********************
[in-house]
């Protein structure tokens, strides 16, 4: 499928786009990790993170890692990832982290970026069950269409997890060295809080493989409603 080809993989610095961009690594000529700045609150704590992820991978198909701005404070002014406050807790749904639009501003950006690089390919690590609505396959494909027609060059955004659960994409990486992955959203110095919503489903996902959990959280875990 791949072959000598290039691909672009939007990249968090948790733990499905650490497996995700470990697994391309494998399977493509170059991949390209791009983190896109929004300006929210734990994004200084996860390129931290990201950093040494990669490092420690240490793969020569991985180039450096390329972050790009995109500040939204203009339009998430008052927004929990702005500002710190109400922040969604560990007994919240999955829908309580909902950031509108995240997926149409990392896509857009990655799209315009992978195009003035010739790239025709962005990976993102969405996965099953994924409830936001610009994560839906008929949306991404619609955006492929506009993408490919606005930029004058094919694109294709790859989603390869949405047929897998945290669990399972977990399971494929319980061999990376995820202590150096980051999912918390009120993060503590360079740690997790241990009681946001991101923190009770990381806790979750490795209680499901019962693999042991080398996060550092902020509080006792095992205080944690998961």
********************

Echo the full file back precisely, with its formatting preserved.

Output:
[in-house]
């Protein structure tokens, strides 16, 4: 499928786009990790993170890692990832982290970026069950269409997890060295809080493989409603 080809993989610095961009690594000529700045609150704590992820991978198909701005404070002014406050807790749904639009501003950006690089390919690590609505396959494909027609060059955004659960994409990486992955959203110095919503489903996902959990959280875990 791949072959000598290039691909672009939007990249968090948790733990499905650490497996995700470990697994391309494998399977493509170059991949390209791009983190896109929004300006929210734990994004200084996860390129931290990201950093040494990669490092420690240490793969020569991985180039450096390329972050790009995109500040939204203009339009998430008052927004929990702005500002710190109400922040969604560990007994919240999955829908309580909902950031509108995240997926149409990392896509857009990655799209315009992978195009003035010739790239025709962005990976993102969405996965099953994924409830936001610009994560839906008929949306991404619609955006492929506009993408490919606005930029004058094919694109294709790859989603390869949405047929897998945290669990399972977990399971494929319980061999990376995820202590150096980051999912918390009120993060503590360079740690997790241990009681946001991101923190009770990381806790979750490795209680499901019962693999042991080398996060550092902020509080006792095992205080944690998961």